I’ve always heard that Purgatory isn’t so much a “place” as it is a “process” of purification. It is the process of ‘detaching’ ourselves of our ‘desire’ to sin. Many of us start this process here on earth. We do that by putting God first in our lives, loving Him and loving our neighbor, and repeatedly examining our conscience, trying to apply the message of the gospel to our lives. I’ve always heard that when we die, we die in full conscience of who we are. So when we die, even though our sins are forgiven, we might not have detached ourselves from the weaknesses that caused us to sin. Maybe we haven’t completely let go of our pride, or our selfishness, or an anger. I believe there is a passage in Revelation that says nothing impure can ever enter heaven. So if we die with a few imperfections, we need to resolve those before we enter the gates of heaven.
Purgatory doesn’t run counter to the gospel as I see it. I think it shows both God’s mercy and His justice. He forgives our sin and therefore doesn’t condemn us to an eternity of hell, but still does not allow us immediate access to Heaven. That actually makes sense to me. Growing spiritually is really hard work, I think. It’s not easy to draw away from the desires of this world and seek communion with God. It’s would be easier to stay angry than offer forgiveness. It would be easier to treat other people the way they treat me, rather than treat them the way I want to be treated. If I don’t spend my time on earth trying to live by these principals, how could I be ready for Heaven without spending some time in a process of purification? Basically isn’t that what our lives are all about - practicing for eternity?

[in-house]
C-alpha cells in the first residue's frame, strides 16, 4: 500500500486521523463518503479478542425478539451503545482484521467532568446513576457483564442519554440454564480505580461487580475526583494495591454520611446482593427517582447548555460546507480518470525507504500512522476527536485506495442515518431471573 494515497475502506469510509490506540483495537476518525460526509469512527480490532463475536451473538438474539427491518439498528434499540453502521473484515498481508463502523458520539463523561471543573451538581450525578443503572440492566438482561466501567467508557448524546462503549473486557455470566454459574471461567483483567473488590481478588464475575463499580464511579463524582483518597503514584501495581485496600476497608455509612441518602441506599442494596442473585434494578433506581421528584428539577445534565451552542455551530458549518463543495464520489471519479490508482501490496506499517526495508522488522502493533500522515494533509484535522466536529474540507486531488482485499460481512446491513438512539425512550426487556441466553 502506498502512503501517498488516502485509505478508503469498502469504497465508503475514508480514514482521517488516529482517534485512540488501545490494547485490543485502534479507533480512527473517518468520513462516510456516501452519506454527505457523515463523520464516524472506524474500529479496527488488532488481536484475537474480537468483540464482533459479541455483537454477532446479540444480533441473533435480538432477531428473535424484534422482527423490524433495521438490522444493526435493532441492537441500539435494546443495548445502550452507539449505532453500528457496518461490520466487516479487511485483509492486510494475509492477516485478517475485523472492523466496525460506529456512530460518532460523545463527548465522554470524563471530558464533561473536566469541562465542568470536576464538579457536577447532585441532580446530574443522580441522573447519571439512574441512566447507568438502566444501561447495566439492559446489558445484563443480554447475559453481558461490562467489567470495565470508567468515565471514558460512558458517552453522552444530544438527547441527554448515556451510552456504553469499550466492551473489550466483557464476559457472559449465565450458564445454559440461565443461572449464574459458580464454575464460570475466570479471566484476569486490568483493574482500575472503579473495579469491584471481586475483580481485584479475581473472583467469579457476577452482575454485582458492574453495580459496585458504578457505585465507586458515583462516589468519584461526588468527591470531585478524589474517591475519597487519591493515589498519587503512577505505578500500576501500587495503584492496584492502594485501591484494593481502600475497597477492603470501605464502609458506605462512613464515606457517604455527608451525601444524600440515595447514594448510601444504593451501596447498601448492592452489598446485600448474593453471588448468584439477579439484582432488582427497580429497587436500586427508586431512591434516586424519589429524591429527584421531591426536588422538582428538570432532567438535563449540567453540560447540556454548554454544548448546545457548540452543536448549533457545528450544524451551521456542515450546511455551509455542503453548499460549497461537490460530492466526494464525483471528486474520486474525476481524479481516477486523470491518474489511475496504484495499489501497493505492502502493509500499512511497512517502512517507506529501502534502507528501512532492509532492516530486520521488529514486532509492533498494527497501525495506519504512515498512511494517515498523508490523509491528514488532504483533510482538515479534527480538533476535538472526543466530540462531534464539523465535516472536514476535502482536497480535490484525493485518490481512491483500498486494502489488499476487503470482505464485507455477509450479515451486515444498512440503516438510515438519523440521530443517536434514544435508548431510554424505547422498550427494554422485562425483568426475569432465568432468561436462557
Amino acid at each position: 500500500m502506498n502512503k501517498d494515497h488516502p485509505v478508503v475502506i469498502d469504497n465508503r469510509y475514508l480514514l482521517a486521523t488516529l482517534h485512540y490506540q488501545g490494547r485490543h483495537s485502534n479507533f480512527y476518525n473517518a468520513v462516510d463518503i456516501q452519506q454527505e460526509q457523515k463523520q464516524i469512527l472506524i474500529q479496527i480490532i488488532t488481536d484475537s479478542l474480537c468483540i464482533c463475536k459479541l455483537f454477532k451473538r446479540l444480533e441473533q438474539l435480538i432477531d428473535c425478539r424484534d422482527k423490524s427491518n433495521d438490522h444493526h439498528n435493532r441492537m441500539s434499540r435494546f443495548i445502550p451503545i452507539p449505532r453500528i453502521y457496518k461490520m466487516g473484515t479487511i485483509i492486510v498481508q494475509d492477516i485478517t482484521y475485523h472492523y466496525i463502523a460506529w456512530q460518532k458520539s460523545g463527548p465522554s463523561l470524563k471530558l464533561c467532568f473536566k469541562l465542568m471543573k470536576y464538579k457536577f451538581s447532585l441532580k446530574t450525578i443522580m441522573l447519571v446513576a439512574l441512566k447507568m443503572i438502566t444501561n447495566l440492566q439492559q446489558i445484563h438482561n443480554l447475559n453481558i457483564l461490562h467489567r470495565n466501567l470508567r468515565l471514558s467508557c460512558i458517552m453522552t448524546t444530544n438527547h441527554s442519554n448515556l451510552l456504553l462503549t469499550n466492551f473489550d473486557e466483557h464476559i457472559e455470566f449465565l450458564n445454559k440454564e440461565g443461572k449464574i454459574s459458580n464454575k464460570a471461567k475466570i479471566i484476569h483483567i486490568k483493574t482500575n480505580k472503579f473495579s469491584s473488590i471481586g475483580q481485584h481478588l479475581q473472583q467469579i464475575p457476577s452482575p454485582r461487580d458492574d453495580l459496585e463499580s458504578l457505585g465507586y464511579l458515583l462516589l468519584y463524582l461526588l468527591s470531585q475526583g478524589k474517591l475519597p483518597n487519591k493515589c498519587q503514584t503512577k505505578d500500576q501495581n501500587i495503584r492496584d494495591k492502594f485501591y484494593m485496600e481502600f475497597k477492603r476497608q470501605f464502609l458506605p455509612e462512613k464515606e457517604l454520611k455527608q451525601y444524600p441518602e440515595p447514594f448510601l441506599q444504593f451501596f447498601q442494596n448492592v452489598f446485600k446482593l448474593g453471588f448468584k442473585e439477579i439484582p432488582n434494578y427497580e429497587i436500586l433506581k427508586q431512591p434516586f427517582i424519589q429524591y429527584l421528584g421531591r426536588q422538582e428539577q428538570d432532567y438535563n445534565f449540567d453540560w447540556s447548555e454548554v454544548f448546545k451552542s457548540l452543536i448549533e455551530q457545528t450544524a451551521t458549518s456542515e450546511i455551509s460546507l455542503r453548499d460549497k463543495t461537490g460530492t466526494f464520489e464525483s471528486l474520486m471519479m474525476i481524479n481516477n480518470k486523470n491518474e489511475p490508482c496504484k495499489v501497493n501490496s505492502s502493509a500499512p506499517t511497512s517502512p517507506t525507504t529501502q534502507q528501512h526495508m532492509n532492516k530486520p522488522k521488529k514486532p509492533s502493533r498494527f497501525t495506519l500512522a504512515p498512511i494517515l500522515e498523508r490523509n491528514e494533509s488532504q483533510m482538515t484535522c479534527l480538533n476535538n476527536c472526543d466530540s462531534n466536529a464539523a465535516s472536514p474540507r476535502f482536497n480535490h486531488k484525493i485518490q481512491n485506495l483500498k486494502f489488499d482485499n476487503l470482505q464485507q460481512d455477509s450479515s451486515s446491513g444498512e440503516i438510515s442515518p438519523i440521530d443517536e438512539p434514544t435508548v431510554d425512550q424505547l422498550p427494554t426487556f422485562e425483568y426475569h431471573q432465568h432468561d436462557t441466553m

I think hell is a place for those who totally reject God. Heaven is for those who have learned perfect love of God and neighbor. And purgatory is for those who are in various stages of learning to love as God loves. If we don’t finish this process before we die, God allows us to finish it after we die.
Sometimes, I think, as Christians, we focus so much on God’s mercy (which is awesome) that we forget that He is also a God of justice. His mercy exceeds His justice to be sure, but that doesn’t mean He applies mercy at the expense of justice, if that makes any sense.
Hope this helps. I’m still in the process of trying to learn how to explain our faith! And like the poster before me, I’m sure others on this forum can explain it much better.